area of land that receives no more than 25 centimeters (10 inches) of precipitation a year.

Noun

growth, or changing from one condition to another.

Noun

foods eaten by a specific group of people or other organisms.

distribute
Verb

to divide and spread out materials.

dominate
Verb

to overpower or control.

environment
Noun

conditions that surround and influence an organism or community.

eucalyptus
Noun

tree native to Oceania.

exaptation
Noun

adaptation that developed for one purpose but is used for another.

extinct
Adjective

no longer existing.

extract
Verb

to pull out.

generation
Noun

group in a species made up of members that are roughly the same age.

genetic
Adjective

having to do with genes, inherited characteristics or heredity.

Noun

environment where an organism lives throughout the year or for shorter periods of time.

hummingbird
Noun

type of very small bird.

industrial
Adjective

having to do with factories or mechanical production.

Industrial Revolution
Noun

change in economic and social activities, beginning in the 18th century, brought by the replacement of hand tools with machinery and mass production.

inherit
Verb

to receive from ancestors.

isolation
Noun

state of being alone or separated from a community.

mammal
Noun

animal with hair that gives birth to live offspring. Female mammals produce milk to feed their offspring.

marsupial
Noun

mammal that carries its young in a pouch on the mother's body.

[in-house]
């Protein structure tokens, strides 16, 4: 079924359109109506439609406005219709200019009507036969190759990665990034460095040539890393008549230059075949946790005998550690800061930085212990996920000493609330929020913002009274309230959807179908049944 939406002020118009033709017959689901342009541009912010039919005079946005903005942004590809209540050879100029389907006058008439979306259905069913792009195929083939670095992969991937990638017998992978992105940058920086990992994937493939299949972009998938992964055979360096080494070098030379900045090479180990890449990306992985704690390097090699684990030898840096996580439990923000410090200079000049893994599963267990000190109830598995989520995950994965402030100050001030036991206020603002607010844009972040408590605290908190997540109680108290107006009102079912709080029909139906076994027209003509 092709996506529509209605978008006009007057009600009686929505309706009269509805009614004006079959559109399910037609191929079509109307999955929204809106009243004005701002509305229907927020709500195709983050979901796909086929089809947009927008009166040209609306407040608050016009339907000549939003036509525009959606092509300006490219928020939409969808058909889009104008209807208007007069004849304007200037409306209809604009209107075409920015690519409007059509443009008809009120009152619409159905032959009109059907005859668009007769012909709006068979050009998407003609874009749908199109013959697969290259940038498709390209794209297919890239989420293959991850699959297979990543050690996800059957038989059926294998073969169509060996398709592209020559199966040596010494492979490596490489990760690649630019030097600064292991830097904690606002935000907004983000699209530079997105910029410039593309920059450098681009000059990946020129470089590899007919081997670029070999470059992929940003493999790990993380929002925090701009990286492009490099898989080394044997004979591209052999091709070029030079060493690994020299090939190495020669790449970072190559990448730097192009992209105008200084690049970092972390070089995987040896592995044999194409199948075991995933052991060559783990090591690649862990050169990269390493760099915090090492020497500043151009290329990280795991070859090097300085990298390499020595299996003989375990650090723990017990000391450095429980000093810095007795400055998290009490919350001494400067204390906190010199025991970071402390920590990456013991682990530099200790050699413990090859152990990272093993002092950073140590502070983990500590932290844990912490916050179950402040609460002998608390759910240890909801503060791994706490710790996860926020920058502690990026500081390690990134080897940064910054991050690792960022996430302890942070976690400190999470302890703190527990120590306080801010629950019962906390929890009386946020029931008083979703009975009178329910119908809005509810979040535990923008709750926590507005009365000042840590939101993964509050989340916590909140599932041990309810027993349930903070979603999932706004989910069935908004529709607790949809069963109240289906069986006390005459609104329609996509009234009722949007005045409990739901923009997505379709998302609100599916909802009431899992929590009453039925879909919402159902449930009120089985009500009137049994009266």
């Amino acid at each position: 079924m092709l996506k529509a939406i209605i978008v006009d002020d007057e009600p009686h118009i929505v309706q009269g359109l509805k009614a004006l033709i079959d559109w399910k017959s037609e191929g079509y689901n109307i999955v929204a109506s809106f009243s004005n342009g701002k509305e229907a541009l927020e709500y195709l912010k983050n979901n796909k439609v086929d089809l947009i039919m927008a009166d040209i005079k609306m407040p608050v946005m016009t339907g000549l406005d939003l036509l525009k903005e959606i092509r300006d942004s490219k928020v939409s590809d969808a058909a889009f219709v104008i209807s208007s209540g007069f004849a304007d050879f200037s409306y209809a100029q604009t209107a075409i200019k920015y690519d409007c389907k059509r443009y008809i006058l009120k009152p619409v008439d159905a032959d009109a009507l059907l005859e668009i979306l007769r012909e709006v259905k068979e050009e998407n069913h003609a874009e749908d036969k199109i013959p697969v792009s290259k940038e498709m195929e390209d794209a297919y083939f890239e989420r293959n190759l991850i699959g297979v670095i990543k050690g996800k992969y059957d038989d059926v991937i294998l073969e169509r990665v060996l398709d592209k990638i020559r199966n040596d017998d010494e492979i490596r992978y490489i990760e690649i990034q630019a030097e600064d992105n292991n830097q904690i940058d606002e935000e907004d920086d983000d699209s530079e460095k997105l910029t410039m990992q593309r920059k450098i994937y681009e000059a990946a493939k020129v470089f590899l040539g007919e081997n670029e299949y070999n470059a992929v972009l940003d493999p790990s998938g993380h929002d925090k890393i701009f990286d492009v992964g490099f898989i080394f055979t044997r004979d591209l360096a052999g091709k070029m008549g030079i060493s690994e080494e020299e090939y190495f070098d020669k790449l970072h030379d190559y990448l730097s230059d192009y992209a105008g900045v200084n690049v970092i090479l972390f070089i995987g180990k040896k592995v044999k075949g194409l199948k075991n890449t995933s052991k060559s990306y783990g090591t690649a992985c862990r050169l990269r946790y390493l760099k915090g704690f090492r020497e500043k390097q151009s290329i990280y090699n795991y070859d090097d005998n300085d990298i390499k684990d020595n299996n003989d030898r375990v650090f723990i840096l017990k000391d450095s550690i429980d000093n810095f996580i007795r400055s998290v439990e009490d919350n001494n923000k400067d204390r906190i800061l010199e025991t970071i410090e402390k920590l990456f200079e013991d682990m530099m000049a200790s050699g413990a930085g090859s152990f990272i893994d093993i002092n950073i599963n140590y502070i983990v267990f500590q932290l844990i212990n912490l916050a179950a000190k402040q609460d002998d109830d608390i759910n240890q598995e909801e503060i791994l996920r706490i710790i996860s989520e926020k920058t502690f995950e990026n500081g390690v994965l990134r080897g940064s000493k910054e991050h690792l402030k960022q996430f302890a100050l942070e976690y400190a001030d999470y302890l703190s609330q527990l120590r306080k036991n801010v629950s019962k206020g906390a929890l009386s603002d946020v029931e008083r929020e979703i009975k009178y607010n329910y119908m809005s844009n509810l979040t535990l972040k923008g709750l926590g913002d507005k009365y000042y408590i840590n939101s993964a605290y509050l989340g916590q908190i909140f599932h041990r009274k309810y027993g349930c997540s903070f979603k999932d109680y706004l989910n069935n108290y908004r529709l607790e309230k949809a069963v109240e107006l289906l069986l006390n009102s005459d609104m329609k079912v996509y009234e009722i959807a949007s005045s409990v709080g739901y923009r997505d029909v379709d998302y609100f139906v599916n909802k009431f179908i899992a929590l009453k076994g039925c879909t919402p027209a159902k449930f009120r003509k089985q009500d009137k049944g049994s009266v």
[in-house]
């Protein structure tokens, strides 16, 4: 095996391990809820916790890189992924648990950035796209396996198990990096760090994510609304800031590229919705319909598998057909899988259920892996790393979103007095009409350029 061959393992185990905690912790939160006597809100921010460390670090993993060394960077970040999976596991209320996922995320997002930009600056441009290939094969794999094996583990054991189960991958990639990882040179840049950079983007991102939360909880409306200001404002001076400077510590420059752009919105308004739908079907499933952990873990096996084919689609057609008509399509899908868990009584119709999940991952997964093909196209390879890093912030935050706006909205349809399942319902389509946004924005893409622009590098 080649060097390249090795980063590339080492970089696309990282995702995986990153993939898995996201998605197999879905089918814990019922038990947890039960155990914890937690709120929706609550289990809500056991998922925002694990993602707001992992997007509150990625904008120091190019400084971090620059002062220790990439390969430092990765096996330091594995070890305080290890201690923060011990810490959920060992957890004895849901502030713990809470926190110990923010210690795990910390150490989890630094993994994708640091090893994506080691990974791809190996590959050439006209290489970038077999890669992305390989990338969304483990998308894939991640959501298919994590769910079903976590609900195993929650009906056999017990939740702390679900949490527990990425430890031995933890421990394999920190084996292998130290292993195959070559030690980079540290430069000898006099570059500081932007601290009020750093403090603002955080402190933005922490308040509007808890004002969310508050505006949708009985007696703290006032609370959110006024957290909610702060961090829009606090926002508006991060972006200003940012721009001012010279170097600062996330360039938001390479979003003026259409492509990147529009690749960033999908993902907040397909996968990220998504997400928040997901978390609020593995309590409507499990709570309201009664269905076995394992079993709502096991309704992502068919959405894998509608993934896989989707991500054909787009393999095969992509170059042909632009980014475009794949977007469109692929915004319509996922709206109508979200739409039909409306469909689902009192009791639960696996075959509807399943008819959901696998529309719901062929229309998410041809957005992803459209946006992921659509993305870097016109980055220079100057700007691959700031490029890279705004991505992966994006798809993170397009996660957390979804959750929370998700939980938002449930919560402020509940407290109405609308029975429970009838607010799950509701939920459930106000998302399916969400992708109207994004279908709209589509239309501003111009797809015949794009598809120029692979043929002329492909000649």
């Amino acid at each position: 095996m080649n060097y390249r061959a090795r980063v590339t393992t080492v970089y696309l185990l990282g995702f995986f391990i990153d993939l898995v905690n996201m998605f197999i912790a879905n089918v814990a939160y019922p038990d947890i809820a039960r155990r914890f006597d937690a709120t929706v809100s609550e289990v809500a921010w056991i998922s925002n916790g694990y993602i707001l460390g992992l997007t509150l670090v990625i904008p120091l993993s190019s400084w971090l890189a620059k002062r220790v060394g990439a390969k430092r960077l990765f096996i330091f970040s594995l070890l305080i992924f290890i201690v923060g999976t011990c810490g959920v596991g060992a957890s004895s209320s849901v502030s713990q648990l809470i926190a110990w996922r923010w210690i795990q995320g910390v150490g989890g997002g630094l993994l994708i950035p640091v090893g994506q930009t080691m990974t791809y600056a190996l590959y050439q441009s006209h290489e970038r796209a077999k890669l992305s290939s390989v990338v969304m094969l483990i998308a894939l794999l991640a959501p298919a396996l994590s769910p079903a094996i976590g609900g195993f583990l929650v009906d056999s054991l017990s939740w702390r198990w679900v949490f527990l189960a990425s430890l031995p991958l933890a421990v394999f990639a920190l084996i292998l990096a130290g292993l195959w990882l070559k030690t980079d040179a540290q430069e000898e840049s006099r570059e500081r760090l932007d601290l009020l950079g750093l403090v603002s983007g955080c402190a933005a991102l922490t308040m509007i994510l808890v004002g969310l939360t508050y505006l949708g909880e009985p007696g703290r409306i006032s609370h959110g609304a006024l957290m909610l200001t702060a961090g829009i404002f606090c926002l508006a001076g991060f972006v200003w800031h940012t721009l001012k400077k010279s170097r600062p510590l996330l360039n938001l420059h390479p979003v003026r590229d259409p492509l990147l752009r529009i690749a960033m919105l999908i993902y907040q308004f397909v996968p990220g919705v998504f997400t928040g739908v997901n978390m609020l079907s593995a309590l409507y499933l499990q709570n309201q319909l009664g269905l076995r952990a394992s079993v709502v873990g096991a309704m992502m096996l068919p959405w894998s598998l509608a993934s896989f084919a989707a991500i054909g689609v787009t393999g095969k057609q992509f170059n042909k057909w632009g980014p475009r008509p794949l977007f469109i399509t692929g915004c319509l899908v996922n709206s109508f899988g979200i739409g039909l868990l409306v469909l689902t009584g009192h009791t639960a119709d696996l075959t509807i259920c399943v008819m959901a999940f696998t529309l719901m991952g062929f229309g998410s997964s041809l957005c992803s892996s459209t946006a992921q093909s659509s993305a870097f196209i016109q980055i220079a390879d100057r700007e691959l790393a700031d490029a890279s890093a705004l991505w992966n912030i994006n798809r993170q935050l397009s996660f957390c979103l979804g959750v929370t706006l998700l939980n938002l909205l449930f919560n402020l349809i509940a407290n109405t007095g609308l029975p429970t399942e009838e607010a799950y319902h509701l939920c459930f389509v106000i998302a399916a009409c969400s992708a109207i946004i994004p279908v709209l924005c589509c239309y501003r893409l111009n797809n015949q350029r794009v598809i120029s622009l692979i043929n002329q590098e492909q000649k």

migrate
Verb

to move from one place or activity to another.

Noun

movement of a group of people or animals from one place to another.

mimic
Verb

to copy another organism's appearance or behavior.

moth
Noun

flying insect.

Noun

sudden variation in one or more characteristics caused by a change in a gene or chromosome.

niche
Noun

role and space of a species within an ecosystem.

Noun

substance an organism needs for energy, growth, and life.

Oceania
Noun

region including island groups in the South Pacific.

placental mammal
Noun

animal (mammal) characterized by the fetus developing inside the body of the mother, in an organ called the placenta.

pollen
Noun

powdery material produced by plants, each grain of which contains a male gamete capable of fertilizing a female ovule.

Noun

introduction of harmful materials into the environment.

resemble
Verb

to look like.

soot
Noun

particles produced by burning a substance such as coal, wood, or oil.

Noun

process by which one or more populations of a species become genetically different enough to form a new species.

species
Noun

group of similar organisms that can reproduce with each other.

structural adaptation
Noun

way an organism physically develops that is passed down from one generation to the next.

succulent
Noun

type of plant that has thick leaves and stems for storing water.

sympatric speciation
Noun

development of many similar species in a single habitat, each with a different specialization.

thrive
Verb

to develop and be successful.

unique
Adjective

one of a kind.

urban
Adjective

having to do with city life.

vestigial
Adjective

having to do with a body part, or remnant of a body part, that no longer serves any useful function.

womb
Noun

organ in which an embryo and fetus develops. Also called the uterus.

young
Noun

offspring or children.